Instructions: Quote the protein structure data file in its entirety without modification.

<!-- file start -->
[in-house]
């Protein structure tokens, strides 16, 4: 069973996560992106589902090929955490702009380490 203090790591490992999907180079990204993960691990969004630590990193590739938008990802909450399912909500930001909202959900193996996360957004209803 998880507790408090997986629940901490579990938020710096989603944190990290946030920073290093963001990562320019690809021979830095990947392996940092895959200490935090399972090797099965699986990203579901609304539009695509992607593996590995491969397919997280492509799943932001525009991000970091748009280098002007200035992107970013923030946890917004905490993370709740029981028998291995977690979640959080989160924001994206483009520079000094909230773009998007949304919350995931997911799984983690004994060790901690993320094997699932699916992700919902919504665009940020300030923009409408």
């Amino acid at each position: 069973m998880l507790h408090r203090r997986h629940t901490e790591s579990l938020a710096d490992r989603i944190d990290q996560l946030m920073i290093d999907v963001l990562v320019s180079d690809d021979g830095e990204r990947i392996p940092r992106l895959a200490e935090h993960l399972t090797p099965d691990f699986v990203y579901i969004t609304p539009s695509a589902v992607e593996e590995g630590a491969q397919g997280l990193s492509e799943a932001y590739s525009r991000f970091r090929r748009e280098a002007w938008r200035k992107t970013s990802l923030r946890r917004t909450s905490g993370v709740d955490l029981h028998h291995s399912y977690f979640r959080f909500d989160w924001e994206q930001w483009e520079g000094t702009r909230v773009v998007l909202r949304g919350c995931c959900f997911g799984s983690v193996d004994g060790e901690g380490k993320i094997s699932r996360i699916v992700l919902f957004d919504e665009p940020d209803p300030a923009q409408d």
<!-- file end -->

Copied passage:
[in-house]
């Protein structure tokens, strides 16, 4: 069973996560992106589902090929955490702009380490 203090790591490992999907180079990204993960691990969004630590990193590739938008990802909450399912909500930001909202959900193996996360957004209803 998880507790408090997986629940901490579990938020710096989603944190990290946030920073290093963001990562320019690809021979830095990947392996940092895959200490935090399972090797099965699986990203579901609304539009695509992607593996590995491969397919997280492509799943932001525009991000970091748009280098002007200035992107970013923030946890917004905490993370709740029981028998291995977690979640959080989160924001994206483009520079000094909230773009998007949304919350995931997911799984983690004994060790901690993320094997699932699916992700919902919504665009940020300030923009409408």
């Amino acid at each position: 069973m998880l507790h408090r203090r997986h629940t901490e790591s579990l938020a710096d490992r989603i944190d990290q996560l946030m920073i290093d999907v963001l990562v320019s180079d690809d021979g830095e990204r990947i392996p940092r992106l895959a200490e935090h993960l399972t090797p099965d691990f699986v990203y579901i969004t609304p539009s695509a589902v992607e593996e590995g630590a491969q397919g997280l990193s492509e799943a932001y590739s525009r991000f970091r090929r748009e280098a002007w938008r200035k992107t970013s990802l923030r946890r917004t909450s905490g993370v709740d955490l029981h028998h291995s399912y977690f979640r959080f909500d989160w924001e994206q930001w483009e520079g000094t702009r909230v773009v998007l909202r949304g919350c995931c959900f997911g799984s983690v193996d004994g060790e901690g380490k993320i094997s699932r996360i699916v992700l919902f957004d919504e665009p940020d209803p300030a923009q409408d």